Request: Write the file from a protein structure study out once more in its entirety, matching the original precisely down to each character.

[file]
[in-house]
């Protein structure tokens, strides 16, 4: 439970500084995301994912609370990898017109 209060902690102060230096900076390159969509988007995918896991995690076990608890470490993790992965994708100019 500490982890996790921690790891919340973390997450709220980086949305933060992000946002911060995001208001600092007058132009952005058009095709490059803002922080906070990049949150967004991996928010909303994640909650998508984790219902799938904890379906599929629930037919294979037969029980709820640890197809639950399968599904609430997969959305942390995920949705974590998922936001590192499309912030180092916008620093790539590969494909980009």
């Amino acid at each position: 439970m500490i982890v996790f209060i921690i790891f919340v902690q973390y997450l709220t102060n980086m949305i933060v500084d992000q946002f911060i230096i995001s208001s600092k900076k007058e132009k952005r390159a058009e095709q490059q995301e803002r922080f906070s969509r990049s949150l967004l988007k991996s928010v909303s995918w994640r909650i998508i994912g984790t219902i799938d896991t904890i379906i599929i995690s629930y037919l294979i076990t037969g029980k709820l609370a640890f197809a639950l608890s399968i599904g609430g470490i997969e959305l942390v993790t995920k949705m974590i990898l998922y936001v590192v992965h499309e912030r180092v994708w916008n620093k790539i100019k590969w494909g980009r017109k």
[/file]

[in-house]
């Protein structure tokens, strides 16, 4: 439970500084995301994912609370990898017109 209060902690102060230096900076390159969509988007995918896991995690076990608890470490993790992965994708100019 500490982890996790921690790891919340973390997450709220980086949305933060992000946002911060995001208001600092007058132009952005058009095709490059803002922080906070990049949150967004991996928010909303994640909650998508984790219902799938904890379906599929629930037919294979037969029980709820640890197809639950399968599904609430997969959305942390995920949705974590998922936001590192499309912030180092916008620093790539590969494909980009």
């Amino acid at each position: 439970m500490i982890v996790f209060i921690i790891f919340v902690q973390y997450l709220t102060n980086m949305i933060v500084d992000q946002f911060i230096i995001s208001s600092k900076k007058e132009k952005r390159a058009e095709q490059q995301e803002r922080f906070s969509r990049s949150l967004l988007k991996s928010v909303s995918w994640r909650i998508i994912g984790t219902i799938d896991t904890i379906i599929i995690s629930y037919l294979i076990t037969g029980k709820l609370a640890f197809a639950l608890s399968i599904g609430g470490i997969e959305l942390v993790t995920k949705m974590i990898l998922y936001v590192v992965h499309e912030r180092v994708w916008n620093k790539i100019k590969w494909g980009r017109k």